Alice gives the dollar to Bob. In Second Life terms, that’s a user-to-user transaction.
Bob gives the dollar back to Alice. That’s another user-to-user transaction.
Repeat this sequence four more times. Is Alice and Bob’s economy now worth ten dollars? Or is it still worth one dollar?
Well, that depends.
Linden Lab will tell you that’s ten dollars. In reality, though, it depends on why Alice and Bob keep handing that dollar back and forth.
You see economic activity isn’t the movement of money. Economic activity is the trade in goods and services, not money. Money is just one of the tools that are used to value goods and services.
If Alice and Bob are just passing money to each-other without an exchange of goods and services, the economic activity – by definition – is zero, whether there’s one dollar or a thousand dollars, and whether it’s just Alice and Bob, or hundreds or thousands of other people involved.
The movement of money is one method by which we can see economic activity happening, but doesn’t constitute economic activity itself, just as we can determine the approximate size and movement of ducks on a pond by watching the ripples – but the ripples aren’t the ducks.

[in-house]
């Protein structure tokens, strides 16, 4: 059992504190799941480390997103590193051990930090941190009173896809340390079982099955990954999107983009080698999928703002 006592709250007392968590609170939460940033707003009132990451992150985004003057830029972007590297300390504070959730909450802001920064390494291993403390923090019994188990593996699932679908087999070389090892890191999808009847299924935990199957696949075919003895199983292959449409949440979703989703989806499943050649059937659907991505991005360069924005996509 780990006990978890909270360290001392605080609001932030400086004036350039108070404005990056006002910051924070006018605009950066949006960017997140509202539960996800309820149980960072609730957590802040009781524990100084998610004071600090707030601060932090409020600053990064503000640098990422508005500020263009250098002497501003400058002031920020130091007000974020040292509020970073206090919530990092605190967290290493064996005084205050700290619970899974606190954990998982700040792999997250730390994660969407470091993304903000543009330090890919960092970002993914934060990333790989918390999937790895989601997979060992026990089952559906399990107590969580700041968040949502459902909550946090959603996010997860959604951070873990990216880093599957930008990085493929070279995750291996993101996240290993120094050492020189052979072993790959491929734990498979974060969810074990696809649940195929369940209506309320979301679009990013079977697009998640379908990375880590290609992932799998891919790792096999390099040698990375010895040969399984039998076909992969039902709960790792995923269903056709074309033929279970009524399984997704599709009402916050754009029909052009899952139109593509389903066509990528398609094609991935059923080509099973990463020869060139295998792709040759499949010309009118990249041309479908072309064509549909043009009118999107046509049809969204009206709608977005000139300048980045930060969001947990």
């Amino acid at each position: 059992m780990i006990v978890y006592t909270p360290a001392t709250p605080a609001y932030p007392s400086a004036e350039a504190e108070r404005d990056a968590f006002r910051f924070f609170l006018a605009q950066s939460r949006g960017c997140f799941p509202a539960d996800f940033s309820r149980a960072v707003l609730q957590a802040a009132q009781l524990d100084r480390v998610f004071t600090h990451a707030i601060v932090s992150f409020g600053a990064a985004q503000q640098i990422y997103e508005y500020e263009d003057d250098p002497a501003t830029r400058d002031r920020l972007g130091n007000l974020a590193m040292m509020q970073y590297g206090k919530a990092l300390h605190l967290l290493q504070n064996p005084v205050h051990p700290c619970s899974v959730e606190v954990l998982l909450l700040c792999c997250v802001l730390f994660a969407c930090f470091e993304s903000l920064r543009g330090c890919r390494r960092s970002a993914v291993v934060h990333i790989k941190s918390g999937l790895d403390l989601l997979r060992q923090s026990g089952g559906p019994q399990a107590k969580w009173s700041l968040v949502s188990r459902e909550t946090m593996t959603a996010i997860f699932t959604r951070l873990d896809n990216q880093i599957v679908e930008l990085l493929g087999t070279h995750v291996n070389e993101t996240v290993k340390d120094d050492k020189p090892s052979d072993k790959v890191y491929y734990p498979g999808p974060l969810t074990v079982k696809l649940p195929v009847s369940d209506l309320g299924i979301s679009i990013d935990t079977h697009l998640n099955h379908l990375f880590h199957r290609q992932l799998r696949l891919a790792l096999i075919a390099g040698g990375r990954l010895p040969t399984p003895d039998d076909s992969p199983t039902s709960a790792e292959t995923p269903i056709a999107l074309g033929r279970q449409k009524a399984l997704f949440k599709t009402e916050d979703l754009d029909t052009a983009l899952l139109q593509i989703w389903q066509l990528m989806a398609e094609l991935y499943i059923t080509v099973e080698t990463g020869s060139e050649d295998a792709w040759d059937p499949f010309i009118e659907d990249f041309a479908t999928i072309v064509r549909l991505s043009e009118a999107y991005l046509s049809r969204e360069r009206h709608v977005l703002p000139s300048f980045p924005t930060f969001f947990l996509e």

In any economy money moves between people, between accounts and between businesses for many reasons that do not constitute economic activity. Also, the exchange of goods and services for no money at all still constitutes economic activity of a non-zero value.
Alice and Bob might be exchanging goods or services, in which case there’s economic activity accompanying that dollar in their inefficient little economy. If so, then yes, Alice and Bob’s economy is worth ten dollars. If not, then their economy isn’t worth ten dollars, or even one dollar. It’s zero, because no economic activity accompanies the exchange.
Economics understands this, and when measuring the economies of nations, considerable effort is spent to separate out the movements of money which are not accompanying economic activity from those which are.
Granted, for any economy much larger than Alice and Bob’s it requires a lot of estimation and educated guesswork to get even remotely close to the truth, but the practices are well-established (even though they undergo continuous improvement).
For virtual environments, though, centuries of economic thought and learning are discarded, and the focus is incorrectly placed solely on the movements of money. Small wonder that the operators of many virtual environments really seem to have no idea which direction their economies are actually heading in.